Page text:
School Participatory Budgeting, a civic learning program implemented in 47 Arizona K–12 schools. The program teaches democracy by empowering students to develop proposals and vote on a proposal to implement on their campus. The program was created by the ASU Participatory Governance Initiative, the Center for the Future of Arizona, the Mary Lou Fulton Teachers College, the Arizona Development Disabilities Planning Council and several school districts.

Crow said: “This project is fantastic because it’s worked at multiple schools and created this opportunity to teach civics by doing it and making decisions by participating in the process and deciding how real resources are allocated.”

cover of Participatory Budgeting toolkit

The toolkit has been implemented in 47 Arizona K–12 schools.

Thrive in the 05, an initiative to develop community solutions to solve complex social problems through partnerships and research in Tucson. The initiative is named after the 85705 ZIP code, a 2.5-square-mile area near the city’s urban core that includes Tucson House, a public housing high-rise, and Old Pascua, a community of the Pascua Yaqui tribe. Thrive in the 05 pivoted during the pandemic to offer a helpline, care boxes of household and personal supplies and wellness checks of vulnerable residents.

The program is a collaboration among ASU’s Office of Community Health, Engagement and Resiliency; Chicanos Por La Causa; the city of Tucson; the Pascua Yaqui Tribe; Pima Community College; Pima County Health Department; the School of Criminology and Criminal Justice at ASU and the Tucson House residence.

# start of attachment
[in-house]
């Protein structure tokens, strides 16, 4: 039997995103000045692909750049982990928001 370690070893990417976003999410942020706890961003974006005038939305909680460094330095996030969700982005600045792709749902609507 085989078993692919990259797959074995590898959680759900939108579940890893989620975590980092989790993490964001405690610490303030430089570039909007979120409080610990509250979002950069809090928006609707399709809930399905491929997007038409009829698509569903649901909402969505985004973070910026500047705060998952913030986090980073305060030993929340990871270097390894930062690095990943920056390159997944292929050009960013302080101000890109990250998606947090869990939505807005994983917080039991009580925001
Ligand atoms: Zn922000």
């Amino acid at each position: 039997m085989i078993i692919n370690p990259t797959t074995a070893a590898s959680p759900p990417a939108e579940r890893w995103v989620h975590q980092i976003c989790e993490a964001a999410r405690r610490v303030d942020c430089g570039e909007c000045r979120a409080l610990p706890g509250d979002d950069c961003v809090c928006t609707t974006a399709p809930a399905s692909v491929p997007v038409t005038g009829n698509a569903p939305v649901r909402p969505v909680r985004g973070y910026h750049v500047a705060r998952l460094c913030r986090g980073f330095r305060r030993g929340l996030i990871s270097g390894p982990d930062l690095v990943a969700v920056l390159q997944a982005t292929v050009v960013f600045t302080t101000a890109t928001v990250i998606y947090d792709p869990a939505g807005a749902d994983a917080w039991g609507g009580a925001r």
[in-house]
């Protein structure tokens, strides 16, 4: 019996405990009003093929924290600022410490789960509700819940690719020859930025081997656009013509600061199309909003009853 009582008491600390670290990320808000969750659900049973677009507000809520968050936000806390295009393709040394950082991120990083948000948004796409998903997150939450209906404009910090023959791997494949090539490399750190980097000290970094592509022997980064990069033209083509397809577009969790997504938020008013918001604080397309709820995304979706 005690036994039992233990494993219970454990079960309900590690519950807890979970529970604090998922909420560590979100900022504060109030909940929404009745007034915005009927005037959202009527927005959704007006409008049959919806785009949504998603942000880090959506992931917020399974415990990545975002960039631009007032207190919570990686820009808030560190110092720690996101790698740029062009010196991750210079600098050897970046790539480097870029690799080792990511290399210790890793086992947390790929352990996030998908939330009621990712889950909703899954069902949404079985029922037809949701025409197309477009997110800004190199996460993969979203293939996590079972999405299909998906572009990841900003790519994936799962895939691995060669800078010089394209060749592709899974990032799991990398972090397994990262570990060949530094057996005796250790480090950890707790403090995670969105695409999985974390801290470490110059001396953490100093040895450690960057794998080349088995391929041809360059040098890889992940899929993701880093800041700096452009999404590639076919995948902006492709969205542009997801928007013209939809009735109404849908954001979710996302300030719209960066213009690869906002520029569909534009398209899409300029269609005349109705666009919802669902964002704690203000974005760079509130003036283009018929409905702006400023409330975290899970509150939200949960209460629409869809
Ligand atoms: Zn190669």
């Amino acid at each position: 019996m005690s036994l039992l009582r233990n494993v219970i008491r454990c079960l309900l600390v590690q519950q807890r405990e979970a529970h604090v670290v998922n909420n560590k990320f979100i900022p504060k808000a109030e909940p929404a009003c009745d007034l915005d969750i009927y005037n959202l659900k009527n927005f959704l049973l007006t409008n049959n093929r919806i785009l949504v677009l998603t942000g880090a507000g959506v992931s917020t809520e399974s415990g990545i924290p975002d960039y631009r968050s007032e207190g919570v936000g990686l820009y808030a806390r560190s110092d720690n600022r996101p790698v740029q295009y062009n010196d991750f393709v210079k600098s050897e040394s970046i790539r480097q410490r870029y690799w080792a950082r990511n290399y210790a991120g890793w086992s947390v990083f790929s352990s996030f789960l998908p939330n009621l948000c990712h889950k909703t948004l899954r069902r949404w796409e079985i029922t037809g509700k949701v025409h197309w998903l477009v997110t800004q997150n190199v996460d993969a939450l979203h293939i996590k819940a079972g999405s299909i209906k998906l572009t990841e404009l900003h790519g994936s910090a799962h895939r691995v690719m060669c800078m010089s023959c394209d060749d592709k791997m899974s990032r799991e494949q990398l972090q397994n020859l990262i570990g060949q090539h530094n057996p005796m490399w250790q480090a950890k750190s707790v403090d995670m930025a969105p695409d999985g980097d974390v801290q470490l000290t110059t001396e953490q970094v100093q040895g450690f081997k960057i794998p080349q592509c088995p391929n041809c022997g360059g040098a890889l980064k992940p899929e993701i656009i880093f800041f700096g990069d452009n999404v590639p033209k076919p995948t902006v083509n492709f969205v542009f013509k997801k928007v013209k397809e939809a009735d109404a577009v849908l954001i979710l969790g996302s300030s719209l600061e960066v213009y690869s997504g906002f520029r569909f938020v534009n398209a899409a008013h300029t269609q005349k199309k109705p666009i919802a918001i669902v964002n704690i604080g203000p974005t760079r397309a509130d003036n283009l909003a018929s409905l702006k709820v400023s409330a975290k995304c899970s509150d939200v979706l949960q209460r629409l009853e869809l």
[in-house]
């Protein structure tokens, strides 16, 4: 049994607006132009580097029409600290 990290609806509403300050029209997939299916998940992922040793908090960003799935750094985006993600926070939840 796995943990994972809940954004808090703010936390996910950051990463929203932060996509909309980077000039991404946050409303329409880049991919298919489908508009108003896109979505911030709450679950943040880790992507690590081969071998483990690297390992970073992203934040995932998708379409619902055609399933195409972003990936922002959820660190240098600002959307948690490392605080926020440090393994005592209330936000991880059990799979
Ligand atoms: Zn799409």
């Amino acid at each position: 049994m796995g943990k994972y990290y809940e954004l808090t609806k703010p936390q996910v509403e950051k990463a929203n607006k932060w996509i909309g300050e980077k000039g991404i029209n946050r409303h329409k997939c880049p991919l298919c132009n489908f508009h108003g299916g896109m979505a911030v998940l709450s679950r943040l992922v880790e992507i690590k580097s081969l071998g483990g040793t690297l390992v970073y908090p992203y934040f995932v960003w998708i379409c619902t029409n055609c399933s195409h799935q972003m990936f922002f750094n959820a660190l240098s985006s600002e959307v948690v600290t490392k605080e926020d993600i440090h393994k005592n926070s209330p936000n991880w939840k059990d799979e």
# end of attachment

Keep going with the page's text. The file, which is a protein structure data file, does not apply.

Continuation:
“You helped to build resilience capacity," Crow said. "You made it work during a very complex moment. This is not the last complex moment – this is the latest complex moment.”

Thrive in the 05, volunteers, care bags, drive through, distribution, ASU, School of Social Work

Volunteers for the School of Social Work's Thrive in the 05 initiative hand out care bags to Tucson residents. Photo courtesy of School of Social Work

SUN Award winners

Derek Keith, a senior coordinator with University Academic Success Programs at the Polytechnic campus, where he supervises tutors and staff in the writing center.

Crow said: “You have to master writing as your main form of expression to be a college graduate. Thank you for taking that on.”

Valerie Keim, a senior grant and contract officer in the Office of Research and Sponsored Projects Administration on the Tempe campus, who was honored for her diplomacy and resourcefulness when dealing with complicated contracts. Crow said her work in helping faculty to apply for proposals is vital, especially when there are missed deadlines.

“We ask our faculty to do so many things, and you put together a team to help them have an easy way to submit a proposal," Crow said "They’re putting their life’s work in that proposal.”

Maureen McCoy, a senior nutrition lecturer in the food and nutrition entrepreneurship degree program in the College of Health Solutions at the Downtown Phoenix campus, where she is the faculty adviser for the Pitchfork Pantry and researches food equity and insecurity.

Crow said the nutrition program “is one of the only ways we can get to equitable health outcomes.”

Jenna Graham, a senior management research analyst in the New College of Interdisciplinary Arts and Sciences on the West campus.

Crow said: “The New College is a tough assignment because it’s new and it’s different from the College of Liberal Arts and Sciences. Finding a way to communicate that and find and keep students and make that college thrive is a tough assignment.”

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Bios of the SUN Award winners and a President's Award for Innovation are on display at the 2021 President’s Recognition Ceremony in the Carson Ballroom in Old Main on the Tempe campus on Oct. 26.

Top photo: ASU President Michael Crow addresses members of NatureMaker, one of the winners of the President's Medal for Innovation, at the 2021 President’s Recognition Ceremony on Oct. 26. Photo by Charlie Leight/ASU News

Mary Beth Faller

Reporter , ASU News